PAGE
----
Don’t beat yourself up over falling off the wagon if, like me, you do on occasion. These are exceptional circumstances. It’ll get better.
3. Allow yourself some pampering
The photo at the top of this post is from my pregnancy massage. While I had this massage when I was feeling a lot better and I don’t recommend going for a spa treatment if there is a high chance of you throwing up over the edge of the treatment table, you will notice that the constant heaving results in unbelievable tension in your whole body, which can be really painful. Take warm baths with pregnancy-safe pampering products, ask your partner to rub your back (daily occurrence in my household) and, whenever you can, really look after yourself. You might not feel like a face mask and deep condition are very high on your list of priorities, but I always felt better after pampering myself a bit.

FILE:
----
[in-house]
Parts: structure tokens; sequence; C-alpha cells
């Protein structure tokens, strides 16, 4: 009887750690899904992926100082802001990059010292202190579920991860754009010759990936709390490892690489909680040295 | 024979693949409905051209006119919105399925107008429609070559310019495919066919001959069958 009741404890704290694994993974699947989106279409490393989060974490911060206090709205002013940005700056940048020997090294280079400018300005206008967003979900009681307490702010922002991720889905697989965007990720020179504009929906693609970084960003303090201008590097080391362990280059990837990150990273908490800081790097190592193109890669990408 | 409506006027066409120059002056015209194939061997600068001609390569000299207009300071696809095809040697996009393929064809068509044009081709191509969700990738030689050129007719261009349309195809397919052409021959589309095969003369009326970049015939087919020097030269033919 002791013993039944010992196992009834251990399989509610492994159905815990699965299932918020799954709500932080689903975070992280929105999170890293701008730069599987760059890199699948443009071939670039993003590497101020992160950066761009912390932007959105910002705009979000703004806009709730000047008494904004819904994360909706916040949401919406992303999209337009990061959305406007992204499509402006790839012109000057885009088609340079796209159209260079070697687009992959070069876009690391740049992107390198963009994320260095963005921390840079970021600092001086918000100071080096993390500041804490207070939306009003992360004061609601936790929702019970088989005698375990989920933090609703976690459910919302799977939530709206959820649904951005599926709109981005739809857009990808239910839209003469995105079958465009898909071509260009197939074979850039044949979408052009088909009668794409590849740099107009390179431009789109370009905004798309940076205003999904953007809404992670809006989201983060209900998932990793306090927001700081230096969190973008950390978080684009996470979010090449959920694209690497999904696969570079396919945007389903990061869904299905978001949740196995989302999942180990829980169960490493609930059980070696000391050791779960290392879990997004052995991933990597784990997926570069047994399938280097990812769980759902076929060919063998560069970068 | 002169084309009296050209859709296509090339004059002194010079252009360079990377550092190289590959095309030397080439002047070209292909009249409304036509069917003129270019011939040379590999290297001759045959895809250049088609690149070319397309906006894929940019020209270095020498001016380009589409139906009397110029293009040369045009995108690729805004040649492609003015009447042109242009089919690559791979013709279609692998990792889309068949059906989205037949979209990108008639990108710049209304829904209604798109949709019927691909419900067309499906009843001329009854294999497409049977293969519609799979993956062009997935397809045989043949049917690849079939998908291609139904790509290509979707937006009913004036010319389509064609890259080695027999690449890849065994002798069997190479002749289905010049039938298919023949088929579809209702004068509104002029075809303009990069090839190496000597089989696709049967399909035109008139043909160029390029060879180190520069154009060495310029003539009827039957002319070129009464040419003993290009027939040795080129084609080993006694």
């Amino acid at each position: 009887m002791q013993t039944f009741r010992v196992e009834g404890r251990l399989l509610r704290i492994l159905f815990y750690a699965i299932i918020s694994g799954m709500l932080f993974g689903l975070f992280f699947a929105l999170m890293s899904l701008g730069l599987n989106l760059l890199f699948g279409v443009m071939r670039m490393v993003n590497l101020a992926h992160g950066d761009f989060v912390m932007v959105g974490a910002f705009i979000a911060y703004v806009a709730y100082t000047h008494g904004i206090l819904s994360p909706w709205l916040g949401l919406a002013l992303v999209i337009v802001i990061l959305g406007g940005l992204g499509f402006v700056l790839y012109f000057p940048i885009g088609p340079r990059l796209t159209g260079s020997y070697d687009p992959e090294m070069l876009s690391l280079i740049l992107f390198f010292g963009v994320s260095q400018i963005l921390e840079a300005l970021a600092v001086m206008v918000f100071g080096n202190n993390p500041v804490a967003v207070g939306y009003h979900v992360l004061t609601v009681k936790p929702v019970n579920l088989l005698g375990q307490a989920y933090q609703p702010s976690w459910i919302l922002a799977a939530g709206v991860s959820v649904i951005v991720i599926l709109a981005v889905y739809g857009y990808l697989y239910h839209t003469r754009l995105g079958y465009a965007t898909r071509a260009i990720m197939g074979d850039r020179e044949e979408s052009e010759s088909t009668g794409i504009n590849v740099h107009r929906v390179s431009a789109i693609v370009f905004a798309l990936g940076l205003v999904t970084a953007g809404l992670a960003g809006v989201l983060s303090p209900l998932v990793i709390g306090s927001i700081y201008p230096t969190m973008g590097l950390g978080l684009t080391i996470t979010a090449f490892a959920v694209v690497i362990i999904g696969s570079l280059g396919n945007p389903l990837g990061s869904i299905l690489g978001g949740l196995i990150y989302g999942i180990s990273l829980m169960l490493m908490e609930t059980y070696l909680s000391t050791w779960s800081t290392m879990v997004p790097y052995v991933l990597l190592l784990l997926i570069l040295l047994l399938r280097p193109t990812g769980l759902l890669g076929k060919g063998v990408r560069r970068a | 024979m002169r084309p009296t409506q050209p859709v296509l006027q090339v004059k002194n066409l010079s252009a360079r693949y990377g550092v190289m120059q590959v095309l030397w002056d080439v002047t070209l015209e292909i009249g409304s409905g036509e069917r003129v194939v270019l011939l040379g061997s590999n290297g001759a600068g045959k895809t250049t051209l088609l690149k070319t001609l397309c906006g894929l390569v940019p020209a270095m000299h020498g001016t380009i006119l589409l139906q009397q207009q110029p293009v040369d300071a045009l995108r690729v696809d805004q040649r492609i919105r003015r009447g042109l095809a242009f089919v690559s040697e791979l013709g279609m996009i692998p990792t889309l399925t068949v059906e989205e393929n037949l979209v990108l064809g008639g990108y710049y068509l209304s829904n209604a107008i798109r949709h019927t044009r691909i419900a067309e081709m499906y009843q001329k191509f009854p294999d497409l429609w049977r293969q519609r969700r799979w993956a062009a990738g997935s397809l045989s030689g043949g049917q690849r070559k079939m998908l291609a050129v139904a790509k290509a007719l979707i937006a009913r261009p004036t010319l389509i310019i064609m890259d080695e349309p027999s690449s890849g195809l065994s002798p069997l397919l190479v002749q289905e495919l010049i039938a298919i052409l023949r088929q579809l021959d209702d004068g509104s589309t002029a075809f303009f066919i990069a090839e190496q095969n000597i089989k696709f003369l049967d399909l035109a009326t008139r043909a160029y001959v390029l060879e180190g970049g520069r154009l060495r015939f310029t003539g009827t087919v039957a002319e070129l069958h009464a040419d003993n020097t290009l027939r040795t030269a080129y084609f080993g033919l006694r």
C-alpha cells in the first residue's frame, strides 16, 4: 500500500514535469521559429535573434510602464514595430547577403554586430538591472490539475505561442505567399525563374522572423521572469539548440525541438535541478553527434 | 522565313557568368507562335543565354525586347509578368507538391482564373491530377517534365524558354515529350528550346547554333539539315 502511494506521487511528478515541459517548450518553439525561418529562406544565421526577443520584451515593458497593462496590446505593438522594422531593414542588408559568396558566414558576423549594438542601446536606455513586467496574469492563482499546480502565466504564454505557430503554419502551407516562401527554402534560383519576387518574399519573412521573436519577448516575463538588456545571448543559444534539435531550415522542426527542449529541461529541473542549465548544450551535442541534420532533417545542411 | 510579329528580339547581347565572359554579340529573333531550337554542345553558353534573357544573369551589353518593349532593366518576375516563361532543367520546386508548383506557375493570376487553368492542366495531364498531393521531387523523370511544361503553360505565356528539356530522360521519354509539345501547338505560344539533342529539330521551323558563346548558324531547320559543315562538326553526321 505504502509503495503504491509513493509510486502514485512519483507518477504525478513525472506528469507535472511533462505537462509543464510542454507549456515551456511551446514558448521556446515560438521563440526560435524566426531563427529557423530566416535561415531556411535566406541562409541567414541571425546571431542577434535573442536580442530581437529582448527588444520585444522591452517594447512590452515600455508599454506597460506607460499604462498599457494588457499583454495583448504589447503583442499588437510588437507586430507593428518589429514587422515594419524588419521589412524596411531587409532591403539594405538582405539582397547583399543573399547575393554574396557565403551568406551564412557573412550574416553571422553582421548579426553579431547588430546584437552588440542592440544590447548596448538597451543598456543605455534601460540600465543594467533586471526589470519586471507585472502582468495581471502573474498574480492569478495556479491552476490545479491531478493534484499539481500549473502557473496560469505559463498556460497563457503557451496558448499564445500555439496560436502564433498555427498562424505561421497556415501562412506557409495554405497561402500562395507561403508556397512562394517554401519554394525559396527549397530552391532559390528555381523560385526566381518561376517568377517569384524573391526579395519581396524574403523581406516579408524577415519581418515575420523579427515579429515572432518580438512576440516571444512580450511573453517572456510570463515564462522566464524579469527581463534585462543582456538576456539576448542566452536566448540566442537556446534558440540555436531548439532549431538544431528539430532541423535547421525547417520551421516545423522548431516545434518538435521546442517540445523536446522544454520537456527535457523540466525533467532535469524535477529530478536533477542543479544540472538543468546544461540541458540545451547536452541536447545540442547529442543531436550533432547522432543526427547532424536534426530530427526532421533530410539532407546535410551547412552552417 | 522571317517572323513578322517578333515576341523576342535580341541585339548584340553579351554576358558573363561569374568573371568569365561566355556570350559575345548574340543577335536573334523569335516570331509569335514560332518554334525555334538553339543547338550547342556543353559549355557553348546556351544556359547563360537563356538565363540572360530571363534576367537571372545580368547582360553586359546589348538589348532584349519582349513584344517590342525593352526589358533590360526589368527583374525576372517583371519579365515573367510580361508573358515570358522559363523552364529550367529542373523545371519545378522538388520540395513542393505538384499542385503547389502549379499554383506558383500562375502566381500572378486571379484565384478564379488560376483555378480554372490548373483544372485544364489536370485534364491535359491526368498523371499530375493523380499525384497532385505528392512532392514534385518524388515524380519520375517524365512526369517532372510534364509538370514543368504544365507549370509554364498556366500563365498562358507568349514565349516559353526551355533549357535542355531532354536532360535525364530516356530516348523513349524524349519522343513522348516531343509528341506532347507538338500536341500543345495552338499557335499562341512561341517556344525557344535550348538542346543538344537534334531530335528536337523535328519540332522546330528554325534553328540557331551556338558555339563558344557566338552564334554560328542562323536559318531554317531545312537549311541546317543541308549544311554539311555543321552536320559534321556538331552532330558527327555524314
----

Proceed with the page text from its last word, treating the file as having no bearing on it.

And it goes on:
4. Don’t set any expectations
I am the absolute worst for this. I felt so guilty that Jake was doing all the housework, cooking, shopping and looking after me all the time that I kept trying to do things like tidy or clean and was constantly telling myself that I needed to start getting out of bed and getting shit done. As you can imagine, this resulted in tonnes of stress for me and very little actually being achieved. I was so ill that I couldn’t even watch TV for longer than 20 minutes, hoovering was absolutely not realistic. You are ill, and it will take a while to get better. Don’t demand anything of yourself. Accept any help that is offered, and otherwise do the absolute bare minimum that you can get through the day with. Everything else can wait.